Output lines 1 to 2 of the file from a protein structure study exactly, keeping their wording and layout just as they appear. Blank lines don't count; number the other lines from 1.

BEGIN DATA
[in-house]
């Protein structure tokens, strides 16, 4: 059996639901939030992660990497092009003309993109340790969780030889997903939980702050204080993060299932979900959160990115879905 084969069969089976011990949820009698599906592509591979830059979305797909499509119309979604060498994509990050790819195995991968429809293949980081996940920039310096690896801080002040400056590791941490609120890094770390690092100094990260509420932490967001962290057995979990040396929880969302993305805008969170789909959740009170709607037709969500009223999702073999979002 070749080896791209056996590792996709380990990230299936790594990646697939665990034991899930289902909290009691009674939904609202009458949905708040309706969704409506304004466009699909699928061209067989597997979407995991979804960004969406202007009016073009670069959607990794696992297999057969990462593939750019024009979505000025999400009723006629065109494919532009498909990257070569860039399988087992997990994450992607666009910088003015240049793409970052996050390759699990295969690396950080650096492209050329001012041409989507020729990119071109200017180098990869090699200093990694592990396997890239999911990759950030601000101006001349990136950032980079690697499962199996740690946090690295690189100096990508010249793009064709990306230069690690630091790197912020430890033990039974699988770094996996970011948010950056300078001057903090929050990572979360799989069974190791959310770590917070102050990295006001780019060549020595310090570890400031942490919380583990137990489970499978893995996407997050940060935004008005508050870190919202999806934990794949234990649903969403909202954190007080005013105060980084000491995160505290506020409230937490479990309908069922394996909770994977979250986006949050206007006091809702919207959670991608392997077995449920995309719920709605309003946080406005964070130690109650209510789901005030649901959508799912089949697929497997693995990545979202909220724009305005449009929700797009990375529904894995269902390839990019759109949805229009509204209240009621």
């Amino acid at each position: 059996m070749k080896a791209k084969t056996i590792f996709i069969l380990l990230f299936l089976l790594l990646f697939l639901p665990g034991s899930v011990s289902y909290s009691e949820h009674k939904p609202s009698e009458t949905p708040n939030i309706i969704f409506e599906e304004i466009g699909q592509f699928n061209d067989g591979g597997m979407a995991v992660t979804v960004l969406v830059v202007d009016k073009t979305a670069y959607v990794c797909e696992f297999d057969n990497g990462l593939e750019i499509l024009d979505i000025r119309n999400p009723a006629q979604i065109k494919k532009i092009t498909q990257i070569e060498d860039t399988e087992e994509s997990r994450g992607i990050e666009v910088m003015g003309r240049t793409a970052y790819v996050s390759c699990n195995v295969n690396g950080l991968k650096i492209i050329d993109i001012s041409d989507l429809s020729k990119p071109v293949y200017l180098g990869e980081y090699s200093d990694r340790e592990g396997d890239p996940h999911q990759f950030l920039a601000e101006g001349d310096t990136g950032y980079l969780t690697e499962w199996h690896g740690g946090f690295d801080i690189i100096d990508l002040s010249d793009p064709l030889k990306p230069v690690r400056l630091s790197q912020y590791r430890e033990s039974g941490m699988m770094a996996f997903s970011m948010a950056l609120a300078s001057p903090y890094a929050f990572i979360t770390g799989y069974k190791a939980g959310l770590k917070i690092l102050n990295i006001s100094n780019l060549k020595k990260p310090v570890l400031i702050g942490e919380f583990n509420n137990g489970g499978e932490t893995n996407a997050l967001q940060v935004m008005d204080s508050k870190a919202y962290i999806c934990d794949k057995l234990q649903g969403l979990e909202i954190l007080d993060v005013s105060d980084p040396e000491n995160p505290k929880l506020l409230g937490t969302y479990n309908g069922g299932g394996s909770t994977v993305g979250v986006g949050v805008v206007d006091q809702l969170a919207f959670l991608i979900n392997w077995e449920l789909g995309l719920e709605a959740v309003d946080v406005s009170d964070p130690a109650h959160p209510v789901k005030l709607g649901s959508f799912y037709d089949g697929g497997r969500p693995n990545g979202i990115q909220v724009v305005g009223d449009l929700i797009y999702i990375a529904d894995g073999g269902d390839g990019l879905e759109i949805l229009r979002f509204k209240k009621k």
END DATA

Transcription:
[in-house]
């Protein structure tokens, strides 16, 4: 059996639901939030992660990497092009003309993109340790969780030889997903939980702050204080993060299932979900959160990115879905 084969069969089976011990949820009698599906592509591979830059979305797909499509119309979604060498994509990050790819195995991968429809293949980081996940920039310096690896801080002040400056590791941490609120890094770390690092100094990260509420932490967001962290057995979990040396929880969302993305805008969170789909959740009170709607037709969500009223999702073999979002 070749080896791209056996590792996709380990990230299936790594990646697939665990034991899930289902909290009691009674939904609202009458949905708040309706969704409506304004466009699909699928061209067989597997979407995991979804960004969406202007009016073009670069959607990794696992297999057969990462593939750019024009979505000025999400009723006629065109494919532009498909990257070569860039399988087992997990994450992607666009910088003015240049793409970052996050390759699990295969690396950080650096492209050329001012041409989507020729990119071109200017180098990869090699200093990694592990396997890239999911990759950030601000101006001349990136950032980079690697499962199996740690946090690295690189100096990508010249793009064709990306230069690690630091790197912020430890033990039974699988770094996996970011948010950056300078001057903090929050990572979360799989069974190791959310770590917070102050990295006001780019060549020595310090570890400031942490919380583990137990489970499978893995996407997050940060935004008005508050870190919202999806934990794949234990649903969403909202954190007080005013105060980084000491995160505290506020409230937490479990309908069922394996909770994977979250986006949050206007006091809702919207959670991608392997077995449920995309719920709605309003946080406005964070130690109650209510789901005030649901959508799912089949697929497997693995990545979202909220724009305005449009929700797009990375529904894995269902390839990019759109949805229009509204209240009621």